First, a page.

Tara Stroup’s daughter, Madeline, was in a coma for seven days after being involved in a car crash in Abbotsford, B.C., on July 26. When the family decided to take Madeline off life support and donate her organs, they discovered that she had registered as a donor. . . . Tara spoke with Estefania Duran of CBC News about the decisions involved and the aftermath. That story is right here.




Habscheid, Sutter approach No. 500 . . . Almeida sinks Cougars in OT . . . Raiders post 40th victory


MacBeth

F Justin Sigrist (Kamloops, 2017-18) has signed a one-year contract extension with ZSC Zurich (Switzerland, NL A). This season, he is pointless in nine games with ZSC. On loan to the GC Küsnacht Lions (Switzerland, NL B), he had five goals and 11 assists in 18 games, and on loan to the GCK Lions U20 Zurich (Switzerland, Elite Junior A), he had seven goals and five assists in five games.


ThisThat

Two long-time WHLers are running almost neck-and-neck as they move closer to becoming only the eighth and ninth head coaches with 500 regular-season victories.

Just one victory separates Marc Habscheid of the Prince Albert Raiders and Brent Sutter whlof the Red Deer Rebels as they close in on the milestone.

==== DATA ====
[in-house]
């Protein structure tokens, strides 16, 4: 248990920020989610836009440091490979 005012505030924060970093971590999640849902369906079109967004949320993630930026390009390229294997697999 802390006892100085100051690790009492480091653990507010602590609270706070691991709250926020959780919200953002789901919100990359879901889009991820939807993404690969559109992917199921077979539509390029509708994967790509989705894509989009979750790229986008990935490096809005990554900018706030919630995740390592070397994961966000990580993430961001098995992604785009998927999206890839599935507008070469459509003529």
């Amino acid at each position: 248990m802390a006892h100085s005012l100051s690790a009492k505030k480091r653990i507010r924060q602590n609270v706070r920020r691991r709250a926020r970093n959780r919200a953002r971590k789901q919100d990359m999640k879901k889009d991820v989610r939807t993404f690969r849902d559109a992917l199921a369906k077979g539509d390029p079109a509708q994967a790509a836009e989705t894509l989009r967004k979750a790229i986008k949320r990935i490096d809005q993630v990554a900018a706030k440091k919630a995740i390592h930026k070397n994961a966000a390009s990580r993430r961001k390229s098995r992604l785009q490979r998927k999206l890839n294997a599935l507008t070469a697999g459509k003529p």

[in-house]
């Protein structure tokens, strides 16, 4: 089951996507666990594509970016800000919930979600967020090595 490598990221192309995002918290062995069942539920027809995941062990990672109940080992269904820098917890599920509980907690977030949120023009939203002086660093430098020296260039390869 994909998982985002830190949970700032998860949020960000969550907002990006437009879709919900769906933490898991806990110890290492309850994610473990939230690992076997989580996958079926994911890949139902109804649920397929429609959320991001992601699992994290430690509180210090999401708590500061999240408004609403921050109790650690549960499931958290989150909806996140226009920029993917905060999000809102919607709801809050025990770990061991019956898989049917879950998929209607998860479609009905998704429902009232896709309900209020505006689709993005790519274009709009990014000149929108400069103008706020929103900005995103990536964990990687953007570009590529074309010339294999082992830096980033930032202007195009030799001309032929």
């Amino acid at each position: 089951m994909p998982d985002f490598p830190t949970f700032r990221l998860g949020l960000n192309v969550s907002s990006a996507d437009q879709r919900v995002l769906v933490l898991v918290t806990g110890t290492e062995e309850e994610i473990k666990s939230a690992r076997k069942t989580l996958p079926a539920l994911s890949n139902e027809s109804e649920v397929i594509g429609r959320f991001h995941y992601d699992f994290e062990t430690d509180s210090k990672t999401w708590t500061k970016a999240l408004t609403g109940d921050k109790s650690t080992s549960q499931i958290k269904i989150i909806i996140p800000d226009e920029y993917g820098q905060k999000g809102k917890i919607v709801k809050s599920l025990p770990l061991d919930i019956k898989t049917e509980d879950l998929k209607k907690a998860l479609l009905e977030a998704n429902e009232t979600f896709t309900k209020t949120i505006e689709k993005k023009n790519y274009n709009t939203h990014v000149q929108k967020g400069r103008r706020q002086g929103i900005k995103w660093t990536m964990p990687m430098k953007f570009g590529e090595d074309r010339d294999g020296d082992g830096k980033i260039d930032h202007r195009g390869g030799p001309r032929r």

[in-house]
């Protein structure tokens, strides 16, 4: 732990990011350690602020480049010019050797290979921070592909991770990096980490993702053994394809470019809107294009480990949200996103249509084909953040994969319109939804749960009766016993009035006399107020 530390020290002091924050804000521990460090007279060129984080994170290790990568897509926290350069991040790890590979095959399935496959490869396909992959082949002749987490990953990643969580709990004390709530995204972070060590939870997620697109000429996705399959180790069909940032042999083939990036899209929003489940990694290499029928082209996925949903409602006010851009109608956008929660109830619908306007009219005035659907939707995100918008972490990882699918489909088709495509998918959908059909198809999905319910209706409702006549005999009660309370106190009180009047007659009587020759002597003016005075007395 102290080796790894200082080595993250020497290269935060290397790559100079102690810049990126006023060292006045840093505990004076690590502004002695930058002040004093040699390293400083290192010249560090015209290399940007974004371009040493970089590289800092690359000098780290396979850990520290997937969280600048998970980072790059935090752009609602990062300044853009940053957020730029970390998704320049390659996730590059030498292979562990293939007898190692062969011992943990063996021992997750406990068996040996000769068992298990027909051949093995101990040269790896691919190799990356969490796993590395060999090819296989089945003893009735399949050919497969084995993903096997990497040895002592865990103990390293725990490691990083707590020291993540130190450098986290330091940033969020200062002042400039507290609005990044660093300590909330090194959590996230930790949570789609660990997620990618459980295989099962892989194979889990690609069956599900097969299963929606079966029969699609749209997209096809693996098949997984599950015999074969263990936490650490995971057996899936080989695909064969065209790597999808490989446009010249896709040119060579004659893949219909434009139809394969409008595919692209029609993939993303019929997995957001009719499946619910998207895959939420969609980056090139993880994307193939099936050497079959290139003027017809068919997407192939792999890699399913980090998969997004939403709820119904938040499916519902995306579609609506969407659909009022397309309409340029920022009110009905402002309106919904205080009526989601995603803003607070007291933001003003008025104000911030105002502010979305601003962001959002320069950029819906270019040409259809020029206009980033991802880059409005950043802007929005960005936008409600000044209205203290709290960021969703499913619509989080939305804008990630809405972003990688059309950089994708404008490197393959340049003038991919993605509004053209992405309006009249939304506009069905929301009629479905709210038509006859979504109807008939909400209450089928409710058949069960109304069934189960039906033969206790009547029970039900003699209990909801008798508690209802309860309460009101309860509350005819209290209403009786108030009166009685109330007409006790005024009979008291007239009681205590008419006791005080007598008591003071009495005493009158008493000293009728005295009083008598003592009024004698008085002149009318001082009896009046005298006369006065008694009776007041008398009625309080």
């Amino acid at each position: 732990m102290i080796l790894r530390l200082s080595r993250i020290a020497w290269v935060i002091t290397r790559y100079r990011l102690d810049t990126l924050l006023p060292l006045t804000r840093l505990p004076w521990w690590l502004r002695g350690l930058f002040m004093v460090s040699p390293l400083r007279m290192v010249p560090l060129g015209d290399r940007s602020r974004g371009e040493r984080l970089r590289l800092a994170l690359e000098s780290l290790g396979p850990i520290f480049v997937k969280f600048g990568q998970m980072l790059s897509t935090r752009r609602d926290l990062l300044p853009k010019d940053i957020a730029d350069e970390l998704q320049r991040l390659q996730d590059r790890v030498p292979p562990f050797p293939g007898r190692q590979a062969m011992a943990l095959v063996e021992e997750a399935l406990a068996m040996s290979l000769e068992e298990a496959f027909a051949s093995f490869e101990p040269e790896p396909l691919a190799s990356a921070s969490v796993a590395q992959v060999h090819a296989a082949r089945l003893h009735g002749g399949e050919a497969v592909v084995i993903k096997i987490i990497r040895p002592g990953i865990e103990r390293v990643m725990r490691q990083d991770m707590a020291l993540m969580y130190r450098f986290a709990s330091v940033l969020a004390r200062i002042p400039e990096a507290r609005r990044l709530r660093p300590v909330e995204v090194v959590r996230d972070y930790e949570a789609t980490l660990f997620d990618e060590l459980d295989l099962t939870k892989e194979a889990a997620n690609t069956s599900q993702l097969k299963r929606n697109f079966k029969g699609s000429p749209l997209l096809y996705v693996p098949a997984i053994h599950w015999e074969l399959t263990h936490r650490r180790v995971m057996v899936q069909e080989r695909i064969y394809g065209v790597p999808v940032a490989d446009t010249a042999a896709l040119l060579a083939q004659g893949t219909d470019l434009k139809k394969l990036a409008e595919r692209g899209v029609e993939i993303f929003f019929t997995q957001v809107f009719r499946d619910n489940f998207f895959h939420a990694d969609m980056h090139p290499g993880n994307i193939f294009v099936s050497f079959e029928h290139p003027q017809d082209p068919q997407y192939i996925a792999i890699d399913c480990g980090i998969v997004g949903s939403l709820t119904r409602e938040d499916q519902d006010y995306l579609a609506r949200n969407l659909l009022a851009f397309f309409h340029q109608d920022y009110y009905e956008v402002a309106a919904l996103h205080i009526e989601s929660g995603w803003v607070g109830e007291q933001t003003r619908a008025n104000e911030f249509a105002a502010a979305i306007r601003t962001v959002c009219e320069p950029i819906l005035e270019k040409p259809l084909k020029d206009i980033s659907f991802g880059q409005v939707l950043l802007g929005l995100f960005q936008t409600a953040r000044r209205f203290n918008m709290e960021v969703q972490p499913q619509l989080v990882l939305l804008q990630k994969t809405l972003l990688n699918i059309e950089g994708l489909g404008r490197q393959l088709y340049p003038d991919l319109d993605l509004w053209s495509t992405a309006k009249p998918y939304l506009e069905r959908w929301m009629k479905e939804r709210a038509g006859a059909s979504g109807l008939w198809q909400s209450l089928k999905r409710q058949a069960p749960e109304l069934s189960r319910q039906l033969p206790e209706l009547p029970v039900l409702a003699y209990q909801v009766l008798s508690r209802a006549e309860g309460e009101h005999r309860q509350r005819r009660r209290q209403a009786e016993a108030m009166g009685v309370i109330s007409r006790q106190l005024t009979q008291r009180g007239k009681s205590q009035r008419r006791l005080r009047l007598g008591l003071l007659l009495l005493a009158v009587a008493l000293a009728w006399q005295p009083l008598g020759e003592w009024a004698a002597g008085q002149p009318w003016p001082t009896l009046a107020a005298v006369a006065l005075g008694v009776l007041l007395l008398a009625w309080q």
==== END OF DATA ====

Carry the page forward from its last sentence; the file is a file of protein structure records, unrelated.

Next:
Habscheid, whose Raiders are into their 14th consecutive week as the top-ranked team in the CHL, has 495 victories. He wasn’t in Victoria on Tuesday night as the Raiders beat the Royals, 4-1, because he is in Red Deer for the Top Prospects Game.

Habscheid, 55, has coached the Kamloops Blazers, Kelowna Rockets, Chilliwack Bruins, Victoria and Prince Albert.

Sutter, 56, is at 494 victories. He is the owner, general manager and head coach in Red Deer and has spent his entire coaching career with the Rebels. Sutter missed one victory earlier this season because he was on a fathers’ junket with the NHL’s Vancouver Canucks. His son, Brandon, plays for the Canucks.

Don Hay, now an assistant coach with the Portland Winterhawks, holds the career record for victories (750), having passed Ken Hodge (Edmonton, Portland, 742) last season while the head coach of the Blazers.

After Habscheid and Sutter, the current head coaches with the most regular-season victories are Shaun Clouston of the Medicine Hat Tigers, at 382, and Portland’s Mike Johnston, with 342.